Call to Order


By Paula M. Bodah 

Design pros show how to keep your most functional spaces beautifully organized. 

PHOTO: Courtesy Closet Factory

SOME SPACES ARE THE WORKHORSES of the home, rooms where function is all-important. But beauty hardly needs to take a backseat in the mudroom or laundry room, pantry or home office. Even a closet can be attractive as well as organized. We turned to the experts for advice on creating spaces with a perfect mix of utility and good looks. 

Whether you have a spacious dressing room or a single closet, a custom-designed storage system can go a long way in keeping you and your clothing organized, says Doug Lestikow, vice president of the Denver-area Closet Factory. No matter the size of a space, it all comes down to maximizing what you have. “The number one rule is that simple is a good starting point,” he says. “We take a good inventory of what people have and how they use it, then design a system that works for them.”

Start with making space for hanging clothes, then incorporate shelves, cubbyholes or drawers for folded items. To find pieces easily, divide your space into sections and keep similar items together. 

-The wood-grained melamine in this handsome closet in a Denver-area condo is good-looking and durable. Because storage space can be hard to come by in a condo, Lestikow included closed cabinets above the open shelves and closets.

-A dual closet mixes open storage for quick access with closed storage for protecting less frequently used clothes. One side also has an open cabinet that holds eight shelves of shoes. The island at the center has drawers on each side for folded clothes. 

PHOTO: Courtesy Closet Factory

PROJECT DETAILS DESIGN: Closet Factory 303.690.6901, 

-There’s no such thing as too much cabinet space. Here, the larger cabinets hold extra bed linens and towels. 
-Under-counter bins make it easy to sort darks, lights and colors before washing. 


To help a busy family of four (plus a dog) stay organized, designer Jackie Newell of Basil + Tate focused on efficiency in the mudroom and laundry room. In the former, everyone has an open nook and cubbies for coats and other accoutrements. “Doors would just have been another obstacle for the mom in getting her kids to hang their stuff up,” Newell says. In the latter, Newell tucked the washer and dryer under the countertop, perfect for folding clothes. Under-counter hampers make presorting the laundry easy. 


Incorporate both closed and open storage options, counsels Newell. “Bins and baskets are lifesavers,” she says. A sink in the laundry room is a must, too, if space allows. “It comes in handy for stain removal as well as for clean up after art projects,” Newell says. 

-Each family member has a nook in the mudroom. Closed cabinets hold the family’s sports gear. 
-A bench in the mudroom comes in handy as a perch for taking off snow boots or hiking shoes.

DESIGN: Basil + Tate 
WALLPAPER: Rifle Paper Co. 
APPLIANCES: Electrolux 
CABINETRY: Classic Cabinets and Design 


Katie Schroeder of Atelier Interior Design turned a passageway near the kitchen into a handsome serving pantry and bar. Tall cabinets offer plenty of space for the chinaware, serving platters and other special pieces that come out for entertaining. Lower cabinets disguise drawers for easy access. 


Glass-front cabinets can be attractive, Schroeder says, but only if what’s behind them looks good. “You don’t want to see plastic cups in with the glassware,” she cautions. “If it’s on display, it really should be a pretty set of proper glassware.”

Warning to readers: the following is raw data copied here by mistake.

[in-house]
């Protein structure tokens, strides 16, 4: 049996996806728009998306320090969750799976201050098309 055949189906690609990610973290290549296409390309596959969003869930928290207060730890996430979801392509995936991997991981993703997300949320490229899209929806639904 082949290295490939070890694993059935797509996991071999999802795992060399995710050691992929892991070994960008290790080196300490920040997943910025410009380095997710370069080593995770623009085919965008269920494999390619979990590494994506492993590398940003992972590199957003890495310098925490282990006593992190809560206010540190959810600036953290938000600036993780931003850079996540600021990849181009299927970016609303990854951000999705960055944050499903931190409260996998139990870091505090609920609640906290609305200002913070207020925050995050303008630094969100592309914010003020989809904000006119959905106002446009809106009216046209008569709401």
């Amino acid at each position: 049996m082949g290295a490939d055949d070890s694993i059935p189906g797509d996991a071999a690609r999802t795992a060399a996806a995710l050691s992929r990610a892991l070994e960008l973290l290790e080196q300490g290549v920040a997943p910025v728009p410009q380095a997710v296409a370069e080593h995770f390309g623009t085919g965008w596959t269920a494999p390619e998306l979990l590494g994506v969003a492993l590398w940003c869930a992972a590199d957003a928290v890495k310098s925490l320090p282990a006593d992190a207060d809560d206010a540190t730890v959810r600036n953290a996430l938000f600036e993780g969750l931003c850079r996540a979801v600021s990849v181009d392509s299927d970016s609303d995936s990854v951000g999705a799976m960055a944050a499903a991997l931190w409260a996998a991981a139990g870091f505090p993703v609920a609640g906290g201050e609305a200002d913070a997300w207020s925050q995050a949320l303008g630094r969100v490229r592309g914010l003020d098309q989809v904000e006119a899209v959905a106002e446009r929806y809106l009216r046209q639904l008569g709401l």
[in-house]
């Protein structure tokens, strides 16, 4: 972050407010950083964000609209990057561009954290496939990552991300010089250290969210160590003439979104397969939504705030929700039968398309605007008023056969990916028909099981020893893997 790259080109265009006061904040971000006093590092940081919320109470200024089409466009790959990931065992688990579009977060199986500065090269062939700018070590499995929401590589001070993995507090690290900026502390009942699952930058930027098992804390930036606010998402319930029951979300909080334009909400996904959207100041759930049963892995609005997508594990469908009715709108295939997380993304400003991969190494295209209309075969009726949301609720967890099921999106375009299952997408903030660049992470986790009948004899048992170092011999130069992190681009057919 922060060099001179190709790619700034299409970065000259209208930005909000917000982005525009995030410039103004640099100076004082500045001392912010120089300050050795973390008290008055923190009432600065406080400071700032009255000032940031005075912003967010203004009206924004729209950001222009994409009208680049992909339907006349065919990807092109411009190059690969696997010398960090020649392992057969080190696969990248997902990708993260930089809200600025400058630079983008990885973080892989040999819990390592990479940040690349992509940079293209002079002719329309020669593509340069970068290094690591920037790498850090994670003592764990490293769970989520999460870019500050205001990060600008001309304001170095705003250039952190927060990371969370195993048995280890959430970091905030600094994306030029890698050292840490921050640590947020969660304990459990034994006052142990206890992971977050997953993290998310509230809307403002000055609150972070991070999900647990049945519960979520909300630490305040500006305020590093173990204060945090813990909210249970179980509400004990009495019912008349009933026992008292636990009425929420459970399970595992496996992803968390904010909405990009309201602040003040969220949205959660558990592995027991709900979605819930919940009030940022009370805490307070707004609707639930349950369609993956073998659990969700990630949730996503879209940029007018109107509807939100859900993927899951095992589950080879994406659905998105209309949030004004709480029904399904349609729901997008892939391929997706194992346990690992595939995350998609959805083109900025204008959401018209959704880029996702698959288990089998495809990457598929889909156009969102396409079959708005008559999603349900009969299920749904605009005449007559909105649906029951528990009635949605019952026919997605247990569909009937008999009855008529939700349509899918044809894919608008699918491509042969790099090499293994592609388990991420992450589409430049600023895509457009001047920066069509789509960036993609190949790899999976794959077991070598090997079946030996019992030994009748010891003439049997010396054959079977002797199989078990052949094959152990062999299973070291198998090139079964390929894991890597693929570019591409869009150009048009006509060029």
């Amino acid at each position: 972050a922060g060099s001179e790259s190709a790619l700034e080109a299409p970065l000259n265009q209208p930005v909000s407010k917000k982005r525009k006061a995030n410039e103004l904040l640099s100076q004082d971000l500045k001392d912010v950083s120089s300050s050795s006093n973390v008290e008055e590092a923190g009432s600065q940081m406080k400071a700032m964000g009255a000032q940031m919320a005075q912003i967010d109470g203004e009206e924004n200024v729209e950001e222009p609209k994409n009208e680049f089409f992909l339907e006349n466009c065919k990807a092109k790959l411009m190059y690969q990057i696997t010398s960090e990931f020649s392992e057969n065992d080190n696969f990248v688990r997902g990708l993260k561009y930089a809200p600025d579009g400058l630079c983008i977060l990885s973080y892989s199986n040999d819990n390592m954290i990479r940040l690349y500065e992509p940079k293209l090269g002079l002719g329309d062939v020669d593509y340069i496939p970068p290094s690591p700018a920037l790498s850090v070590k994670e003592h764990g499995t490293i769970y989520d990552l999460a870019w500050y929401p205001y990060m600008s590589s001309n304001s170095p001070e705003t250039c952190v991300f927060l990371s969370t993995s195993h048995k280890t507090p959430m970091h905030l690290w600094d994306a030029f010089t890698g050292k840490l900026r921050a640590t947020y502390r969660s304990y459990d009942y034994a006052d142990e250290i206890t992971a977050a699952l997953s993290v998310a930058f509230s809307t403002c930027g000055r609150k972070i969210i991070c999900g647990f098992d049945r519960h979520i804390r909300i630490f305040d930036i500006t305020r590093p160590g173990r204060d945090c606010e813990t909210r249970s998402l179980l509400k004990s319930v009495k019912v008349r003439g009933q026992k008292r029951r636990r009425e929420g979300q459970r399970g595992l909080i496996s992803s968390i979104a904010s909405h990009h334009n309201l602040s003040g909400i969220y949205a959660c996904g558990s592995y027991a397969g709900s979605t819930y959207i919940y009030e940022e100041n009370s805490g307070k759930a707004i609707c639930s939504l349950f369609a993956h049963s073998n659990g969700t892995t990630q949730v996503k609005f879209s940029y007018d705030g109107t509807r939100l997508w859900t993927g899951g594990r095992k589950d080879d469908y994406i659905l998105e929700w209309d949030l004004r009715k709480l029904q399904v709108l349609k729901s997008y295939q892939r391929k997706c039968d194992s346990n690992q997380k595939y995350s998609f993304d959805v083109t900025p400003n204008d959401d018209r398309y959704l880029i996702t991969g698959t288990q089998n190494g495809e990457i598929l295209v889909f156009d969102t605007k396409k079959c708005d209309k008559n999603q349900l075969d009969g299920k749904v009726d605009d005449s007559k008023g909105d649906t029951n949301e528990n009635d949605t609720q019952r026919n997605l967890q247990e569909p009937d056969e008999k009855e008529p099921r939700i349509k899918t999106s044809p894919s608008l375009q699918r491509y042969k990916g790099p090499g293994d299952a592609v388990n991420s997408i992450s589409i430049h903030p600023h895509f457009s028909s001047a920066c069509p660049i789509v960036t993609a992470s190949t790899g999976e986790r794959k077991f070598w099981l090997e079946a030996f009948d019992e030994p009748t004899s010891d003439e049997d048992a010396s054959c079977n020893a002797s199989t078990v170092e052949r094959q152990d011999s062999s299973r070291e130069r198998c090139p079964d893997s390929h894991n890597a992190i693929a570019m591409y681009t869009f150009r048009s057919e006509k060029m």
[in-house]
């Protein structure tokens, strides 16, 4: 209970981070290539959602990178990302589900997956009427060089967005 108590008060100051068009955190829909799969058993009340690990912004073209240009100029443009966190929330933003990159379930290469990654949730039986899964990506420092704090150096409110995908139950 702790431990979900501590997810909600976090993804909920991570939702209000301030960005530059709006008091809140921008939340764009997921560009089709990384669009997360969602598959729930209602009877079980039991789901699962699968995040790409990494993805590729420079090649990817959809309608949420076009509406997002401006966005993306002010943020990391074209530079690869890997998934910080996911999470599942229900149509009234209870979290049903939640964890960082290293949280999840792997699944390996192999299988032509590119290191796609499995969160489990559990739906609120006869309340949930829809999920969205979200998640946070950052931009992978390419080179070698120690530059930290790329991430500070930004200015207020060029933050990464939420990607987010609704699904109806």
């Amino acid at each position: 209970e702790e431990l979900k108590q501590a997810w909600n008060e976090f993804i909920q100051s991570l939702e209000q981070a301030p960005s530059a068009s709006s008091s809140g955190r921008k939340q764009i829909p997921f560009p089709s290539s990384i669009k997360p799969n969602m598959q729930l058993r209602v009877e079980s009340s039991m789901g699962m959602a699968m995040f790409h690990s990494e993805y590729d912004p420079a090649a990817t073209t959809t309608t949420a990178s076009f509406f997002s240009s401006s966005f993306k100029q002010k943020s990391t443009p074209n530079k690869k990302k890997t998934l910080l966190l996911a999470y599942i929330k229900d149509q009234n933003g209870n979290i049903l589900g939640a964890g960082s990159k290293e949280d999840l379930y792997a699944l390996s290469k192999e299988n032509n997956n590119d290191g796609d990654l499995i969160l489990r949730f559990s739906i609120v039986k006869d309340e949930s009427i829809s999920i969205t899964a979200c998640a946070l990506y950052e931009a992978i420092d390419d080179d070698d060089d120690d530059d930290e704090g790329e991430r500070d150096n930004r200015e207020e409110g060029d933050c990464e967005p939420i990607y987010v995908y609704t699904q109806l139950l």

PHOTO: Courtesy Atelier Interior Design

-The more cabinets, the better, for holding everything from canned goods to less-often-used dishware.


This home office proves that a space can be both functional and stylish. Schroeder kept clutter to a minimum with lots of drawers, freeing up the shelves to bring in the personality. “Style your shelves rather than just cramming a bunch of stuff there,” she advises. 


“Be honest with yourself,” Schroeder says. “Really take an assessment of what you need and build the proper spaces for those items.” In this space, that means plenty of drawers to keep paperwork out of sight. 

PHOTO: Courtesy Atelier Interior Design

DESIGN: Atelier Interior Design 



It’s time to retire the parade of small appliances and utensils that clutter most kitchen counters, says designer Eileen Saunders of Thurston Kitchen + Bath. “It’s nice to find a place for all those items so you can actually use your counters,” she says. “And it makes cleaning much easier, too.” In updating this kitchen, Saunders kept things clean and uncluttered by using drawers and specialty cabinets to keep cooking tools out of sight but close at hand. 


Saunders suggests grouping items according to the zones in which they’ll be used. Store pots and pans near the stove, mixer and baking pans near the oven, cutting boards and knives near the prep area, dishware close to the dining area, and everything for cleanup near the sink and dishwasher. “This makes how you work in the kitchen so much more efficient,” she says.

-Tall cabinets and deep drawers provide ample storage for canned and boxed goods, as well as small appliances. Saunders recommends installing pull-out shelves for easy access.
-A new take on the old-fashioned lazy Susan, a smart-looking chrome swing-out shelf system makes getting pots, pans or small appliances out of a deep corner cabinet easy. 

PHOTO: Courtesy Thurston Kitchen + Bath

-A pull-out drawer cleverly disguised as a cabinet keeps utensils, spices and other necessities for cooking off the counter but at the ready.

DESIGN: Thurston Kitchen + Bath 303.399.5464, 
CABINETRY: Fina Cabinets 
HARDWARE: Schwinn Hardware, matte gold finish 
APPLIANCES: Sub-Zero refrigerator, Wolf range